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The Scoop: Bristol’s Robbie & Mona – Dreamy Pop Landscapes and Jolts of Hyper Electronica

Bristolian couple-duo Robbie & Mona (Pet Shimmers own William Carkeet and Eleanor Gray) have emerged from the woodwork of the bizarre existence we live, and with recent Spinny Nights-released album EW, we have been graced, already, with undoubtedly one of the albums of the year. Taking inspiration more from film than music – Blue Velvet and Dolce Vita are both cited as references ahead of any musical act – there is a certain understated cinematographic quality to their music which allows it to sit directly in the middle of your head, influencing the manner you relate to the world rather than arresting all cognisance.  

That’s not to say that, Jesus-fucking-Christ, the record isn’t soul mangling. It is a mind-melter of epic proportions, that I would imagine encompasses the entire range of Charlie XCX’s internet history. But to understand such a record, we must first examine 2020’s debut single ‘Fidelity’an understated lo-fi invitation into their world which mixes 80’s Japanese supermarket music with a coercively pounding bassline and Beach House vocals, rushing into a euphoric crescendo of anaemia-triumphantalism.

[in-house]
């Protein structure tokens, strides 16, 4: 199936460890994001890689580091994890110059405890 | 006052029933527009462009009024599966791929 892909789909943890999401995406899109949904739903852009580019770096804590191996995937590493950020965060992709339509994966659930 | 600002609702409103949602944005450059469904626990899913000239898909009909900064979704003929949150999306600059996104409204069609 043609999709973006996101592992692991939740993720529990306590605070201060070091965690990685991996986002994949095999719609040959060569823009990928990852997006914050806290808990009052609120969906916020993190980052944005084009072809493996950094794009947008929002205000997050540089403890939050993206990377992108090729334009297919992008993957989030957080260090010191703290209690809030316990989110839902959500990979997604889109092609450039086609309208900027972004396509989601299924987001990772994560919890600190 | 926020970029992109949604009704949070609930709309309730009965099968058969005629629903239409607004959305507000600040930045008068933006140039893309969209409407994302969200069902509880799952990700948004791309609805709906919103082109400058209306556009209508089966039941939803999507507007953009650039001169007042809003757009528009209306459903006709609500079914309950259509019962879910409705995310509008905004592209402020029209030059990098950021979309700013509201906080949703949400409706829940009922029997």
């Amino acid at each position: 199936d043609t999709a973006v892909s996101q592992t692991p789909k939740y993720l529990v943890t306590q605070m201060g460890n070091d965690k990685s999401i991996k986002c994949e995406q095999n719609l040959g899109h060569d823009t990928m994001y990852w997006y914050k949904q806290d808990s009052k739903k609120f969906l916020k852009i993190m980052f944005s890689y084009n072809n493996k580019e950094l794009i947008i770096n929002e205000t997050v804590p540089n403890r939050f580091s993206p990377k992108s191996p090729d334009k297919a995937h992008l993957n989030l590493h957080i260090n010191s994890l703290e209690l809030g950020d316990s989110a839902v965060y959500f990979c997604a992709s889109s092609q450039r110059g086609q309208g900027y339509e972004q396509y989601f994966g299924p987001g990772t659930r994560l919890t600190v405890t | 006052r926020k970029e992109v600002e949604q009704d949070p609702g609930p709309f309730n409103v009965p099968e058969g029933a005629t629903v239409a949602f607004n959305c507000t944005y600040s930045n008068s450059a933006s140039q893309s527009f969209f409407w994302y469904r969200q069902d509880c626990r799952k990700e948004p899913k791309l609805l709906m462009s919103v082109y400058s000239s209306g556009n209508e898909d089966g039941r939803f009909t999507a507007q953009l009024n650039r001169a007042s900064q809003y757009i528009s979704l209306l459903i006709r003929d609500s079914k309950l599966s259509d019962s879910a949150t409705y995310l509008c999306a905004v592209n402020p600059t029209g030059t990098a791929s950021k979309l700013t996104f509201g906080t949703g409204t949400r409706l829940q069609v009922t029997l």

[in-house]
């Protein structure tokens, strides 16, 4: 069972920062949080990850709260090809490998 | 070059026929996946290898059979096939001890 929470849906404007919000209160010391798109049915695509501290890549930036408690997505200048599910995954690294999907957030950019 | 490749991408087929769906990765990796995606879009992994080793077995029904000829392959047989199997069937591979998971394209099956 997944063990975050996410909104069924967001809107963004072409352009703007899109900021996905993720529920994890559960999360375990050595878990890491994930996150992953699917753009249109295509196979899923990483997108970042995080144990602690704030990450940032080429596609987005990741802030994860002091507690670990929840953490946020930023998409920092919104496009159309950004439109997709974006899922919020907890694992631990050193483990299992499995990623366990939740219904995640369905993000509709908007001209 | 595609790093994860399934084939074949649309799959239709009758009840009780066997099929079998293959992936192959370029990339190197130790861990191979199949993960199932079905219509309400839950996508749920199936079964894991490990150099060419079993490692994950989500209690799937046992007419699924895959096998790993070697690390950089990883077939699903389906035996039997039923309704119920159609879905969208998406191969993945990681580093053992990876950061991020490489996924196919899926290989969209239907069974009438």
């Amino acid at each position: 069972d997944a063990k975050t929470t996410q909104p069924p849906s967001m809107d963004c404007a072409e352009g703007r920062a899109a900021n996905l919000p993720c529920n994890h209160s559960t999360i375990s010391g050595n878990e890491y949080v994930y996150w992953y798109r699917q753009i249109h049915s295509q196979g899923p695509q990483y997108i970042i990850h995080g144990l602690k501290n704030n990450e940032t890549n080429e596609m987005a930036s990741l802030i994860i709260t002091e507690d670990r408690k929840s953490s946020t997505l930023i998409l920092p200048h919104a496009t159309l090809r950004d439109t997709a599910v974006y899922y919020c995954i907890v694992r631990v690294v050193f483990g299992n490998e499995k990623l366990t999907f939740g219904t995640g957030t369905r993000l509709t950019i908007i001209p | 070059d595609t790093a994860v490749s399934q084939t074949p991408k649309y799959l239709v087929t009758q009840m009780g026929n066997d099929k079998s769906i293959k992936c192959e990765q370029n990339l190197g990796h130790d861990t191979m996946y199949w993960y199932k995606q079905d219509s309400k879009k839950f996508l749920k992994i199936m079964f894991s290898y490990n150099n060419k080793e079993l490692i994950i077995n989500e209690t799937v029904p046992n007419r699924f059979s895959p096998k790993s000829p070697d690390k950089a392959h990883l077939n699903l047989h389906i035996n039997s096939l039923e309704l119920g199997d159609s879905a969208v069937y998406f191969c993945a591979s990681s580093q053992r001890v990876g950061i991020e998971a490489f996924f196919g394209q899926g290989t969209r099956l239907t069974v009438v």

Follow-up ‘Wallpaper’ Finds the pair on perfectly translucent form, as on the former we are presented to a lofty, casio-synth ballad of rhythmic gossamer, showcasing Gray’s ethereality within a web of Carkeet’s casually gorgeous audio weaving. Also worth a mention is the accompanying B-side ‘Mauve Rush’, which despite not appearing on the album, is a brilliant slice of summertime-evening haze, laid back synthesiser tone and reassuringly boxy drums.

Standout track ‘Queen Celine’ clocks in at just under 90 seconds, and veers from catastrophically heavy synth-work into hazy bedroom pop and back again. Drawing together a patchwork of sounds and sonic texture that is the audio equivalent of what wearing high-fashion clothing feels like wearing; simultaneously the height of opulent comfort, yet also dagger sharp in presentation and mood. Also important, especially for a band so openly influenced by the visual side, is the Max McLachlan directed music video, which affects a certain terrifying playfulness that accompanies the track perfectly.

The band have this incredible ability to instantly shift from shimmering, dreamy pop landscapes into sudden jolts of hyper electronica which smacks of a Glass Swords-era Rustie. In a musical landscape which does have a tendency towards a pervading glitch-pop default, Robbie & Mona feel sophisticated and refined by comparison, made somehow more adventurous and coherent by their knowledge of when to chill things out rather than add an extra jolt of digital maximalism. As I mentioned above, ‘EW’ really is a work to behold – and despite their commitments to Pet Shimmers, I really hope this isn’t the last we’ll be seeing of this pairing.

‘EW’ is out now via Spinny Nights. Listen here.

Photo by Ellie Gray